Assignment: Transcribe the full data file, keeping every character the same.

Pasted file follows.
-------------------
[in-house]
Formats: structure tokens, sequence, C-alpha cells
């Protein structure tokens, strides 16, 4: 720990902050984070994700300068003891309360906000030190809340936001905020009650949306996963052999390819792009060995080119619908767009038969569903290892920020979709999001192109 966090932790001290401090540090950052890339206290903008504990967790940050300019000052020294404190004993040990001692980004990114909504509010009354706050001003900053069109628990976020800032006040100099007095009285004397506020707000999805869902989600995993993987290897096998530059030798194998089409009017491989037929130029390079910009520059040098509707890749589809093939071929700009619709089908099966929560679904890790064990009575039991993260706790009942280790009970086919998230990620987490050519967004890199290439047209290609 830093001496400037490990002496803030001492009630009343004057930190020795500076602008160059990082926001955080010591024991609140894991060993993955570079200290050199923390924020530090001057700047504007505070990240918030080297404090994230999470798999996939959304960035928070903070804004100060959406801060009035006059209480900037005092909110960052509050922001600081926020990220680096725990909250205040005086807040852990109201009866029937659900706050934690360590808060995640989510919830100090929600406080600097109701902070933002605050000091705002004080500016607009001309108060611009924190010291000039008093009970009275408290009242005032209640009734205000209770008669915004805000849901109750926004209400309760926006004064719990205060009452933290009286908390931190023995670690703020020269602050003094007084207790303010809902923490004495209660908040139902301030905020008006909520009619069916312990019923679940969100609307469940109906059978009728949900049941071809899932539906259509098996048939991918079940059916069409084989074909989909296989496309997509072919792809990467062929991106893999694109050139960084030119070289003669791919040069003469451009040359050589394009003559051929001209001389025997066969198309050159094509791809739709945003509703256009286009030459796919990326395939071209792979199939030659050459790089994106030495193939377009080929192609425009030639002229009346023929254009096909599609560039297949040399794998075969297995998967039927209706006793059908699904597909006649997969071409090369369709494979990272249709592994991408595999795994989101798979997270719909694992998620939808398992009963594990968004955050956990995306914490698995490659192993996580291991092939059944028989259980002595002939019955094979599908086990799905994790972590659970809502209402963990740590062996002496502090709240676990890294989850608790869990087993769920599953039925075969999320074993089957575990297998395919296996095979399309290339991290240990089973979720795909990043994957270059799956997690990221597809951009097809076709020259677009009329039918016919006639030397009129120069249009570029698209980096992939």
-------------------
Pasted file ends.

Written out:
[in-house]
Formats: structure tokens, sequence, C-alpha cells
């Protein structure tokens, strides 16, 4: 720990902050984070994700300068003891309360906000030190809340936001905020009650949306996963052999390819792009060995080119619908767009038969569903290892920020979709999001192109 966090932790001290401090540090950052890339206290903008504990967790940050300019000052020294404190004993040990001692980004990114909504509010009354706050001003900053069109628990976020800032006040100099007095009285004397506020707000999805869902989600995993993987290897096998530059030798194998089409009017491989037929130029390079910009520059040098509707890749589809093939071929700009619709089908099966929560679904890790064990009575039991993260706790009942280790009970086919998230990620987490050519967004890199290439047209290609 830093001496400037490990002496803030001492009630009343004057930190020795500076602008160059990082926001955080010591024991609140894991060993993955570079200290050199923390924020530090001057700047504007505070990240918030080297404090994230999470798999996939959304960035928070903070804004100060959406801060009035006059209480900037005092909110960052509050922001600081926020990220680096725990909250205040005086807040852990109201009866029937659900706050934690360590808060995640989510919830100090929600406080600097109701902070933002605050000091705002004080500016607009001309108060611009924190010291000039008093009970009275408290009242005032209640009734205000209770008669915004805000849901109750926004209400309760926006004064719990205060009452933290009286908390931190023995670690703020020269602050003094007084207790303010809902923490004495209660908040139902301030905020008006909520009619069916312990019923679940969100609307469940109906059978009728949900049941071809899932539906259509098996048939991918079940059916069409084989074909989909296989496309997509072919792809990467062929991106893999694109050139960084030119070289003669791919040069003469451009040359050589394009003559051929001209001389025997066969198309050159094509791809739709945003509703256009286009030459796919990326395939071209792979199939030659050459790089994106030495193939377009080929192609425009030639002229009346023929254009096909599609560039297949040399794998075969297995998967039927209706006793059908699904597909006649997969071409090369369709494979990272249709592994991408595999795994989101798979997270719909694992998620939808398992009963594990968004955050956990995306914490698995490659192993996580291991092939059944028989259980002595002939019955094979599908086990799905994790972590659970809502209402963990740590062996002496502090709240676990890294989850608790869990087993769920599953039925075969999320074993089957575990297998395919296996095979399309290339991290240990089973979720795909990043994957270059799956997690990221597809951009097809076709020259677009009329039918016919006639030397009129120069249009570029698209980096992939």